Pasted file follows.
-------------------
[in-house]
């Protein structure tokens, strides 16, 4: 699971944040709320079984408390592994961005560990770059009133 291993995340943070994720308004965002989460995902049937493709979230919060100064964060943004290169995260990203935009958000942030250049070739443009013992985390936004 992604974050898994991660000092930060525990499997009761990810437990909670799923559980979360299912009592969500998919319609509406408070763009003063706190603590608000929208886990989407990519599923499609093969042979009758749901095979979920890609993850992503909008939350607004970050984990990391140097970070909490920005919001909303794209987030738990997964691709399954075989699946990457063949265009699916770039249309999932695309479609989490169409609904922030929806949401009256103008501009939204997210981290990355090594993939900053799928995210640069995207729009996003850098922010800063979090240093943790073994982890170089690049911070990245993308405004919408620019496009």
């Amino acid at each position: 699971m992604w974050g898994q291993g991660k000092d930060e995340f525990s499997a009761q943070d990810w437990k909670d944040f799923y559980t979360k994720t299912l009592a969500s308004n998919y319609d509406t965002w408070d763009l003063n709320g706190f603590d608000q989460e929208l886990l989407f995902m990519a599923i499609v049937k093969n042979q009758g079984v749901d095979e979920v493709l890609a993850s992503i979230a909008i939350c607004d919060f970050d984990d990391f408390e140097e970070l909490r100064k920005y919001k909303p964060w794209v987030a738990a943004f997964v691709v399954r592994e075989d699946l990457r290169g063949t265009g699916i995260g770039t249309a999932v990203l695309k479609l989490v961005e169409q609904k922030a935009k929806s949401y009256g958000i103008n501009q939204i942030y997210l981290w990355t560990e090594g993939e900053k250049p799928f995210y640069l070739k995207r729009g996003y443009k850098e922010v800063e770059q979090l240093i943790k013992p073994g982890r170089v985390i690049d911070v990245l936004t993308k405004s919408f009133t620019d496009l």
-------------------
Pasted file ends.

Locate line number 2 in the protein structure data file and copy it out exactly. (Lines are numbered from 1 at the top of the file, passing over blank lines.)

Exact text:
């Protein structure tokens, strides 16, 4: 699971944040709320079984408390592994961005560990770059009133 291993995340943070994720308004965002989460995902049937493709979230919060100064964060943004290169995260990203935009958000942030250049070739443009013992985390936004 992604974050898994991660000092930060525990499997009761990810437990909670799923559980979360299912009592969500998919319609509406408070763009003063706190603590608000929208886990989407990519599923499609093969042979009758749901095979979920890609993850992503909008939350607004970050984990990391140097970070909490920005919001909303794209987030738990997964691709399954075989699946990457063949265009699916770039249309999932695309479609989490169409609904922030929806949401009256103008501009939204997210981290990355090594993939900053799928995210640069995207729009996003850098922010800063979090240093943790073994982890170089690049911070990245993308405004919408620019496009």